Frederick County school board approves hybrid return to school

The Frederick County Board of Education approved a plan on Wednesday to bring students back into the classroom in time for the second semester.

The Maryland county came up with the reopening plan months ago, but then sat on it amid concerns about how safe it would be to bring kids back into school buildings during the pandemic.

Under the plan, half of the county’s students would be back in the classroom on Mondays and Tuesdays, while the other half would return on Thursdays and Fridays. During the other three days, student will continue to learn virtually.

For now, teachers will return to school buildings on Jan. 13 to begin setting up and preparing their classrooms for a Jan. 28 return of students.

But the board admitted this plan is still subject to change, though it wasn’t ready to let that possibility dictate plans for two months from now.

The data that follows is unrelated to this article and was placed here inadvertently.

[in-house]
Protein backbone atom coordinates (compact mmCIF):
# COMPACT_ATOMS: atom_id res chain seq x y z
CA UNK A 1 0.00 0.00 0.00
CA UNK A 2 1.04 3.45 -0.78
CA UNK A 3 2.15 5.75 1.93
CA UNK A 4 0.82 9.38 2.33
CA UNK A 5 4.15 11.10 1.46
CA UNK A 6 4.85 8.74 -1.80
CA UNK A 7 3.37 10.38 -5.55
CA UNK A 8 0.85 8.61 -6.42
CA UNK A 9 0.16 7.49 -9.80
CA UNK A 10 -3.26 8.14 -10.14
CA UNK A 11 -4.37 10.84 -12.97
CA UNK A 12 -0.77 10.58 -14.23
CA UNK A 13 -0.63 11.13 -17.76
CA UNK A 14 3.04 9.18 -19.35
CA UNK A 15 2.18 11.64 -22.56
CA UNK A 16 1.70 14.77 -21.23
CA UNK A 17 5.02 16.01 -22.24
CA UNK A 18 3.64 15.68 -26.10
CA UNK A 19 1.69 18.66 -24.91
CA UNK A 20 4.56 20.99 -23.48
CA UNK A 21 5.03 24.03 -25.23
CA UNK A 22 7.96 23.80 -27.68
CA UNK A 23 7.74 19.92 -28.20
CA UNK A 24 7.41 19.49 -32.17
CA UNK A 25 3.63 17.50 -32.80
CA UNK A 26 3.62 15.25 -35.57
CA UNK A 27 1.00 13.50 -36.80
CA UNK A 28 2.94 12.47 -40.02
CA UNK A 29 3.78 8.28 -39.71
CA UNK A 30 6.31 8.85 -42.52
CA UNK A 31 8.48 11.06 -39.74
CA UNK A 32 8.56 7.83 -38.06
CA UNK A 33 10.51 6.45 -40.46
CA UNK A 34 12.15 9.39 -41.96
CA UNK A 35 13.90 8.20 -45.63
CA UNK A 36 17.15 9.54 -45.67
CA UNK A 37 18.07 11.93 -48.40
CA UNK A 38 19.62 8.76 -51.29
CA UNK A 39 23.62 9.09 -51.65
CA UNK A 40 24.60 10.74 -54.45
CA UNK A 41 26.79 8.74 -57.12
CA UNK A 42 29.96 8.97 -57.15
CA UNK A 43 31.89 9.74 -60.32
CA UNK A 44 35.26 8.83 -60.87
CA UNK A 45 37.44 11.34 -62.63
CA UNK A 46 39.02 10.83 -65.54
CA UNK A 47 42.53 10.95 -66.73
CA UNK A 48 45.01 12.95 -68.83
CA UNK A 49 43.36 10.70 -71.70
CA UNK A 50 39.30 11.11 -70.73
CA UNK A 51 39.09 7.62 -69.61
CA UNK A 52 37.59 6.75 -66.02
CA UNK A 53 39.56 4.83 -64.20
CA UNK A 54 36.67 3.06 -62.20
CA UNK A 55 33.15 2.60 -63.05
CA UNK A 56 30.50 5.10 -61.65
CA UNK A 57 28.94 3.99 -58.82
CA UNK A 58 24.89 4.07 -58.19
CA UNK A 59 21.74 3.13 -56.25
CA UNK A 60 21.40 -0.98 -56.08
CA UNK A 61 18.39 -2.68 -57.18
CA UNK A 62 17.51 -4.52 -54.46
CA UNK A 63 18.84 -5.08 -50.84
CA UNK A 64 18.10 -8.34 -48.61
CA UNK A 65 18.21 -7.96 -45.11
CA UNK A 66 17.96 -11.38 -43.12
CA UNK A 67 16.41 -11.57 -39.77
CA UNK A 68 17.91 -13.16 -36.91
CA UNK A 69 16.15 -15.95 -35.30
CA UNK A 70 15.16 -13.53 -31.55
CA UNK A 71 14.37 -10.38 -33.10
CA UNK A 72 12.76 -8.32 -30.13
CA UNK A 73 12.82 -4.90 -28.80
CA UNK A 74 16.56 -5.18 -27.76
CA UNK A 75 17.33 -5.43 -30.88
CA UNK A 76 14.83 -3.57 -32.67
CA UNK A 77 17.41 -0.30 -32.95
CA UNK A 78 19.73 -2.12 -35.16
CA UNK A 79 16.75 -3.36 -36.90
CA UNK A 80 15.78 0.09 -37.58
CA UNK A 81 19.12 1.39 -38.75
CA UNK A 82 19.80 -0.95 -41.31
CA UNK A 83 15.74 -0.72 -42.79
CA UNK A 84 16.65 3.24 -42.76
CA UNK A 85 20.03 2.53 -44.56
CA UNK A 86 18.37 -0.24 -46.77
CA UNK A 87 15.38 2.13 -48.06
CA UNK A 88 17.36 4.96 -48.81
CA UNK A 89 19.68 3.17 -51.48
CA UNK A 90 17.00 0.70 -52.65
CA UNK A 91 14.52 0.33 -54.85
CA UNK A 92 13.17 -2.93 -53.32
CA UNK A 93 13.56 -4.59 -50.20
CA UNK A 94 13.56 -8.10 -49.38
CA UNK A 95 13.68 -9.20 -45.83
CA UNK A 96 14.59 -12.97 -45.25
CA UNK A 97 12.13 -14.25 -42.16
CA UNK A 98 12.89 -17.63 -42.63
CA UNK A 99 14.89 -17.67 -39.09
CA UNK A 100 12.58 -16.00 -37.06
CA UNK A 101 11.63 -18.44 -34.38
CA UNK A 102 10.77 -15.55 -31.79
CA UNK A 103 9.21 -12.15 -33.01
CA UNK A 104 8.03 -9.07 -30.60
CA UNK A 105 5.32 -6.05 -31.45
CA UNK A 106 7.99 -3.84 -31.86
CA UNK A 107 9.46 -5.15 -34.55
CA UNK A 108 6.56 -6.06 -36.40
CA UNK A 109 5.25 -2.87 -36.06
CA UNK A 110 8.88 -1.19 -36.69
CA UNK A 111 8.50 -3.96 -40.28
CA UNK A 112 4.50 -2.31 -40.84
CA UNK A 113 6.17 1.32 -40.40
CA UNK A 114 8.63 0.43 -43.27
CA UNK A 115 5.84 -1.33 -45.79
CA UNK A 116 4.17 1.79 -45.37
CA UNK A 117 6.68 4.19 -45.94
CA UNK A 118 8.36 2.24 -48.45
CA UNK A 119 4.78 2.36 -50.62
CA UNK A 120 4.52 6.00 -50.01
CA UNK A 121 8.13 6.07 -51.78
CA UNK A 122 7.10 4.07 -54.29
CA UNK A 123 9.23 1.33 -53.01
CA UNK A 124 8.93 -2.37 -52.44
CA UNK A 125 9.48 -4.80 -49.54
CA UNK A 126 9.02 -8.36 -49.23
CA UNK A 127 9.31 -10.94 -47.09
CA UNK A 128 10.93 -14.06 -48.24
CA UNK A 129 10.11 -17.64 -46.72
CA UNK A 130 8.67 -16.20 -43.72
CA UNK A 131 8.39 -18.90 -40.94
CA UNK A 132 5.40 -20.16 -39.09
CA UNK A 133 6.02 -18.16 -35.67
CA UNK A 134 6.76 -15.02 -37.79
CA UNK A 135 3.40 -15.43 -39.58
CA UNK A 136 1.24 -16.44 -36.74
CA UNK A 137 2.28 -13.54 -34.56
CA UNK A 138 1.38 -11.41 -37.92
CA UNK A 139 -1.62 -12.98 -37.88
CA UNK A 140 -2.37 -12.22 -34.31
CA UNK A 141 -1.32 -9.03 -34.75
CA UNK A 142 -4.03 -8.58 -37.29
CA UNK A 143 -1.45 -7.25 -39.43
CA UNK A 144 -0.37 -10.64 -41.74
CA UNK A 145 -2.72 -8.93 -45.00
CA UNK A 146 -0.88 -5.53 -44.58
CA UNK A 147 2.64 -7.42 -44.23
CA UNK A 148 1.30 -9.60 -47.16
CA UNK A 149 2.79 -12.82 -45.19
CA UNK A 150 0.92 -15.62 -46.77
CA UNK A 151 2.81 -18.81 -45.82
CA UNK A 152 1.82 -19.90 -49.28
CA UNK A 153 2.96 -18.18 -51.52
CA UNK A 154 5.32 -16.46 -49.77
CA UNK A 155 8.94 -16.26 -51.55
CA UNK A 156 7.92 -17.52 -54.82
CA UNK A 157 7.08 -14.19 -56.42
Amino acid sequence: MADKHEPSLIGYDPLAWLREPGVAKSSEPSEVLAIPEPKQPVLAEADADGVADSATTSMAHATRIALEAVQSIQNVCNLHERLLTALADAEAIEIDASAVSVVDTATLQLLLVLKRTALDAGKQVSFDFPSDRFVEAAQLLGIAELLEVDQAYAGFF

“We could sit here today and say we’re turning it down because the numbers are going up, and they could change two weeks from now. They could be worse, they could be better,” said school board president Brad Young.

“We certainly don’t meet every day and we can’t call a meeting each day the metrics and numbers change.”

Any future change to the plan will be made by Frederick County Superintendent Theresa Alban in consultation with the Frederick County Health Officer.

Currently, they are meeting on a weekly basis.

“That consultation would be what would guide us moving forward, or backward, at any point in time as we are working with students” said Jamie Aliveto, the Frederick County Board of Education Executive Director of System Accountability and School Administration.

Students and staff must wear masks when they return with “systemic, progressive discipline” in place for anyone who doesn’t follow those guidelines.

Every principal, employee and student will be made aware of the consequences for not wearing one while inside a building.

“The mitigating strategies we have put in place have been effective in limiting the spread within our school buildings,” said Alban.

Coronavirus cases and hospitalizations have surged in Maryland this past week.

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